John Moss


John: Mr. Thomas is surely William Morgan Thomas, who was with UMC virtually from its beginning and its grand old man of anything pertaining to cartridge manufacture and, probably, cartridge design. Jack


Interesting points. It may be worth looking at the actual designers of the cartridges (ie. John Browning) rather than the cartridges made by the companies they worked for as JohnMoss points out. This could be much more interesting and accurate, albeit quite a bit more difficult to get information on. I’ll try to finish my list first with the companies and then add a column for “designer” as the engineer/engineers who did the actual design work and see how many of the cartridges I can nail down that way.


Jack - thanks for the information on William Thomas. I assumed he was with Colt, because the UMC daily log speaks of them receiving information from him with which they would start development of the .45 cartridge. The wording sounded like he was with a different company than UMC, but apparently, it was simply a different office than their engineering department, or whatever department it was the received the information from him. I will try to remember to right a note in my copy with his full name and that he was with UMC.

Thanks again for the correction and the full name. I like that type of information very much.
It kind of puts a face to things.

John M.


William Thomas Morgan is discussed briefly at this link, which has links to several other sources with more info on UMC’s “Chief Ballistician.”


John - Thank you. Although that actual article has nothing much to offer, the answers to it did. I see there was an article in the 1998 Gun Digest about William Morgan Thomas. I have every issue of that publication, since 1944, the first edition, as I recall. When I have time, I will look it up, and xerox it for my own files and quicker reference. For some reason, I have become very interested in UMC over the past 8 or 9 years, although their manufacturing span for my cartridges of interest was pretty short.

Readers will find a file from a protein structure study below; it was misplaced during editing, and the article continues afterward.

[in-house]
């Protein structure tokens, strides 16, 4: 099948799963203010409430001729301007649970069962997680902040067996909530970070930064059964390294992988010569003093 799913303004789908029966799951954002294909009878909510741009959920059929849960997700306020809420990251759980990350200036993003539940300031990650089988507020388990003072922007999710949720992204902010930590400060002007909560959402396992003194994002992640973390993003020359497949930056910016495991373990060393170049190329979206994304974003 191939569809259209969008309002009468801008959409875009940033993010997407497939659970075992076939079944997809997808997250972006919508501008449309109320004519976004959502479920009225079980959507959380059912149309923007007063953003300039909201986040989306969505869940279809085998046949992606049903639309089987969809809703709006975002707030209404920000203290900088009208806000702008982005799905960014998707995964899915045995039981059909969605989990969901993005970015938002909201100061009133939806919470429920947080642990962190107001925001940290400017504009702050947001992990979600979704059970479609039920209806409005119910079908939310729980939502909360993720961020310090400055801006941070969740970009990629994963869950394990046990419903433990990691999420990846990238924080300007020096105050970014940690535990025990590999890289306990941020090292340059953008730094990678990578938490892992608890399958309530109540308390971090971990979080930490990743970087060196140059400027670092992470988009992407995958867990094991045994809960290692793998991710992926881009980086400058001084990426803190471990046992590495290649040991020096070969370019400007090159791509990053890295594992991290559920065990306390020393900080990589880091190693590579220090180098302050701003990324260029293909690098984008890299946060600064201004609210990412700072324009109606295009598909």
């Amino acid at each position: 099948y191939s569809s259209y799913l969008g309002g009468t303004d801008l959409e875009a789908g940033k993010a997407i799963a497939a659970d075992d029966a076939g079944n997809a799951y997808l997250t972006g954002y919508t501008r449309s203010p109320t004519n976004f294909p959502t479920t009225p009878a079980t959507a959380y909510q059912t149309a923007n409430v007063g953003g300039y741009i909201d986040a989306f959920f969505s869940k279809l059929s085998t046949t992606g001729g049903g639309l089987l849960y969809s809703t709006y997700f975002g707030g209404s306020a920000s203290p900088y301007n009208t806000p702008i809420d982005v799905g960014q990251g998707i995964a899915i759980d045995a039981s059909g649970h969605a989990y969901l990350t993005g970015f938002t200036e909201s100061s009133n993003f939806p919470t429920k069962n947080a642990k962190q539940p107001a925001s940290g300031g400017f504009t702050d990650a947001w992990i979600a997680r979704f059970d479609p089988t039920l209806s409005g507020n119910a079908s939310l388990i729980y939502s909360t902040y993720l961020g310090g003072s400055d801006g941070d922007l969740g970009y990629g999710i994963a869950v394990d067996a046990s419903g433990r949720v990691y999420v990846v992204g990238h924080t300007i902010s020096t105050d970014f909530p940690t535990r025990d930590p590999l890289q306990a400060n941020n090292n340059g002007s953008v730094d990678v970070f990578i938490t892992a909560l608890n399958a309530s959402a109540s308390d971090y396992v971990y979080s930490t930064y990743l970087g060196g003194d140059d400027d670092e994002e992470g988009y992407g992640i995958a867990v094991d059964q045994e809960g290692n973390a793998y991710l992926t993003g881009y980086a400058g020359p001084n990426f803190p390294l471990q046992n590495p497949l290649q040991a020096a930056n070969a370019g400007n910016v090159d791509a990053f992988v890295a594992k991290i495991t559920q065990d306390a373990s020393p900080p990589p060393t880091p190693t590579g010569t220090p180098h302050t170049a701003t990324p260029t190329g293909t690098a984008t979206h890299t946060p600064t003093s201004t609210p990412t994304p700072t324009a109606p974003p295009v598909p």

Your reference was a good help!

John M.


John: My main source of info on Thomas was the obituary article on him in The American Rifleman in the 1920s which surely was a source of the Gun Digest article. If the GD article seems skimpy I’d be glad to help you out with a copy of my fuzzy photocopy of the AR article. Jack


Jack, Thanks. I think for my purpose, the GD article will likely be sufficient. Haven’t gotten to looking it up yet, but I certainly will.



Jack - I read the Gun Digest Article on “UMC” Thomas, and thank you again for the reference. It showed me, for one thing, what a short memory I now have. I wrote an article on the UMC .45 ACP cartridges for IAA jounral 487, September/October 2012, pages 18-21. In that article I talk about Mr. Thomas and accurately described his working at UMC. In the 6 years since, I seem to have forgotten some of that research.

The author of the Gun Digest did a good job and it was a good read. I learned more from that article and had it been remembered by me, I would probably have had a few thoughts in the article that I wrote that were not there, based on the GD article.

Thanks again for jogging my memory for me!

John Moss